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The Trail of Cthulhu
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The Trail of Cthulhu

3.44 of 5 stars 3.44  ·  rating details  ·  283 ratings  ·  17 reviews
Cover Illustration: Murray Tinkelman
Paperback, 216 pages
Published June 1976 by Ballantine Books (first published 1962)
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(showing 1-30 of 558)
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R.R. López
Mucho antes de conocer la polémica Derelthiana en referencia a su concepción de los Mitos de Cthlhu y el papel que jugó como gestor del patrimonio literario de Lovecrat leí esta novela que me cautivó por su tono pulp, en el que los aventureros se enfrentan a los Primigenios y viajan por diversos lugares para intentar frenar su llegada a la tierra.
Imprescindible para los amantes de los pastiches Lovecraftianos.
David Williams
Over-rated writer . . . basically "fan fiction"
Hugo Negron
To start with, I really wanted to enjoy this tale – despite the fact that August Derleth had always written a lesser imitation of Lovecraft’s works and subverted HPL’s Cthulhu Mythos (a term Lovecraft didn’t invent himself) from alien creatures/a universe that were indifferent to mankind to a good guys vs. bad guys God/Satan overture that was as far away from Lovecraft’s concepts as one could go, the basis of this book seemed to promise quite the adventure – a mysterious wizard-like professor, p ...more
Alexander Draganov
Good adventure stories collection, based on the classic tale "The Shadow over Innsmouth". Derleth develops his Cthulhu fanfiction nicely, although it grows further apart from the original Lovecraft than his previos anthology, "The Mask of Cthulhu". Still, it was enjoyable and entertaining, although not particularly scary.
Wythe Marschall
Derleth's pale, weird imitation of his hero's anti-epics (esp. the decades-ranging Shadow Out of Time) is curious for several reasons, a few of which being: All of the characters are essentially the same; they know about the Cthulhu mythos and yet do not go insane; they speak at length about Cthulhu and only have to escape Deep Ones, who are also easy to identify (frog-fish people? check) and timid. Anywho, still a fun, easy read, for all the other reasons, all typical of HPL's successors (of wh ...more
"Las cinco partes en que se divide el libro (...) parecen la repetición de un único relato, el primero, que, bien sea porque el lector se enfrenta a él aún fresco y no hastiado o bien porque tiene su punto interesante, es el único con algún viso de originalidad. Los cuatro restantes apenas aportan nada, y eso que suceden cosas (...). Derleth ha estado más centrado en el proselitismo que en la acción, gracias al azar o a los convenientes deus ex mac
An interesting book in that it can be considered either an episodic novel or a series of linked short stories, tells the typical Derlethian story of Great Old Ones trying to bust out of their confinement and the human beings who struggle to defeat them. Although the theme is heroic, the stories could use a little more action and less exposition. It's also hard not to compare Derleth's fictions to those of Lovecraft he so closely models on, and Derleth's suffer in the process.
Brian Turner
A collection of interconnected short stories, building on some of Lovecrafts earlier ones, as a group is collected to try and stop the rise of Cthulhu.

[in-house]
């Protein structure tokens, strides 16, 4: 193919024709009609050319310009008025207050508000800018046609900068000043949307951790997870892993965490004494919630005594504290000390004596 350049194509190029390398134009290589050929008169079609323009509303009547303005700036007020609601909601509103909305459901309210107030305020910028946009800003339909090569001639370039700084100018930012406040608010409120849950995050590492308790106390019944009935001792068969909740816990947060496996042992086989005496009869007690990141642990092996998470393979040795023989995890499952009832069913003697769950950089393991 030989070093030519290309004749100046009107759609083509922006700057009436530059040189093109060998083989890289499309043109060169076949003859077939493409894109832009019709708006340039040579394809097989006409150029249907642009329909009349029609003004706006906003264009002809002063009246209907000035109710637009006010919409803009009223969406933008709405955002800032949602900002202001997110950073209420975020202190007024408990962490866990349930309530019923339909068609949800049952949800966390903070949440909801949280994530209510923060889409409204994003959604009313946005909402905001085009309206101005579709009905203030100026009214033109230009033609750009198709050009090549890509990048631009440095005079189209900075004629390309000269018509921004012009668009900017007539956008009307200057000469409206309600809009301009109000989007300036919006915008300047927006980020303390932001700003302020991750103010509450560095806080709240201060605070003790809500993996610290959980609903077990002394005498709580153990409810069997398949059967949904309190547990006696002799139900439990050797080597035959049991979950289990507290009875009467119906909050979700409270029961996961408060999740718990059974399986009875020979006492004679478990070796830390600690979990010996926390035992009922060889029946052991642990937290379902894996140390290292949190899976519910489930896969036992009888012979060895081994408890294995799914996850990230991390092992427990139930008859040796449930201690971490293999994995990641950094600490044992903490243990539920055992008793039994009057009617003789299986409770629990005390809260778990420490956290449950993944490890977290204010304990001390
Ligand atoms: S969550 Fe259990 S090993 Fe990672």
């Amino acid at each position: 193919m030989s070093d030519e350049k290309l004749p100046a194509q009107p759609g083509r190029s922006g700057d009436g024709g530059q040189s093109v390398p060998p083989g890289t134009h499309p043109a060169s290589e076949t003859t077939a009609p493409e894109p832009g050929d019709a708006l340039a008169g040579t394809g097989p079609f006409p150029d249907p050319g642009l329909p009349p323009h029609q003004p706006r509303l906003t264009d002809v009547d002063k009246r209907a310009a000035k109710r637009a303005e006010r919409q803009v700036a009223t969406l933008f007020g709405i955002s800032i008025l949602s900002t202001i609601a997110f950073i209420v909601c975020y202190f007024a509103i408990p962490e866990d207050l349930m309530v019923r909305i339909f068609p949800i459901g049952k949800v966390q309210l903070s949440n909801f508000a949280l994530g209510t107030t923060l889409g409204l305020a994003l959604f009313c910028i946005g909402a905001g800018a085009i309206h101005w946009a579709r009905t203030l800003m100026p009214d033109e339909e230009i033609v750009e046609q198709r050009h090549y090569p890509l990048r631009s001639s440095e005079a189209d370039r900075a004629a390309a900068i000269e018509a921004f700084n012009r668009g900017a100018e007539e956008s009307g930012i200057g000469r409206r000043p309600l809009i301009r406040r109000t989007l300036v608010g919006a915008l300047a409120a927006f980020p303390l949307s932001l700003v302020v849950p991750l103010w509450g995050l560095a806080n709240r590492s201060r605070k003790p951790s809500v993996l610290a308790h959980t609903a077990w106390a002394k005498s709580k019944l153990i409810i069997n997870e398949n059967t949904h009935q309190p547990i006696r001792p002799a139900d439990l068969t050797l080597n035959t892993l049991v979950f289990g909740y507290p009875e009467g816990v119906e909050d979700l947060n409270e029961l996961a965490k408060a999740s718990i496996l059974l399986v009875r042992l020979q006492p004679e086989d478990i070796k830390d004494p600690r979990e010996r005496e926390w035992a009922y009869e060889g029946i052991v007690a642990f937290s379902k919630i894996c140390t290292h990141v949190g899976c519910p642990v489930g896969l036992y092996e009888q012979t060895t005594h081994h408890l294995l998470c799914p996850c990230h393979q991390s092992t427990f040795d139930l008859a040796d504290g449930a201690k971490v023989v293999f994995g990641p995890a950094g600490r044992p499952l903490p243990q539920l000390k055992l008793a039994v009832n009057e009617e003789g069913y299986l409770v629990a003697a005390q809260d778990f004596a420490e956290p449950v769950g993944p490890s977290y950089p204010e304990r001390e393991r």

Derleth and Lovecraft corresponded, to the extent that Lovecraft created the character the Comte d'Erlette (author of the fictional "Cultes des Goules") in his stories.

Mostly building on the Innsmouth tales, although one also references the story Lovecraft wrote for Harry Houdini as the team head into the desert looking for clues.

The stories all m
Barry Hayes
Derleth embraced Lovecraft's work well and this novel stays true to the Cthulhu mythos.
Ekel Adolf
This review has been hidden because it contains spoilers. To view it, click here.
Geoff Gander
Derleth is criticised by many for having held himself up as Lovecraft's successor, yet failing to achieve the same level of cosmic horror in his works that his friend had. I agree to some extent, as Derleth's stories do not move me as much. However, love him or hate him, I believe Derleth is to be credited for his role in keeping the Cthulhu Mythos alive.
Joe Kilmartin
Not much better than Derleth's usual fare, but, at least, this time there is a kind of a narrative rather than his customary laundry list of Lovecraftian deities ending in an italicised paragraph that apes HPLs style without any new ideas at all.
Otis Campbell
Mankind is hypnotized
We're standing paralyzed
Because "The Trail of Cthulhu" is just the 2nd half of the book "The Quest for Cthulhu", I have put my review of it here, under the auspices of that larger book:
Perry Lake
Derleth never really understood Lovecraft's mythos, with a cold, unfeeling universe and humanity as an afterthought. But Derleth did understand a derring-do adventure with good guys versus bad guys, and that's exactly what he wrote here. Laban Shrewsbury is probably the only real hero in the Mythos and in him we see the terrible costs of staring into the Void. This book is a treat for all fans of the Cthulhu Mythos.
I have the Panther version, not to be found here on GoodReads. (I will try and remedy that one of these days.)
Fábio Medeiros
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August William Derleth was an American writer and anthologist. Though best remembered as the first publisher of the writings of H. P. Lovecraft, and for his own contributions to the Cthulhu Mythos genre of horror, Derleth was a leading American regional writer of his day, as well as prolific in several other genres, including historical fiction, poetry, detective fiction, science fiction, and biog ...more
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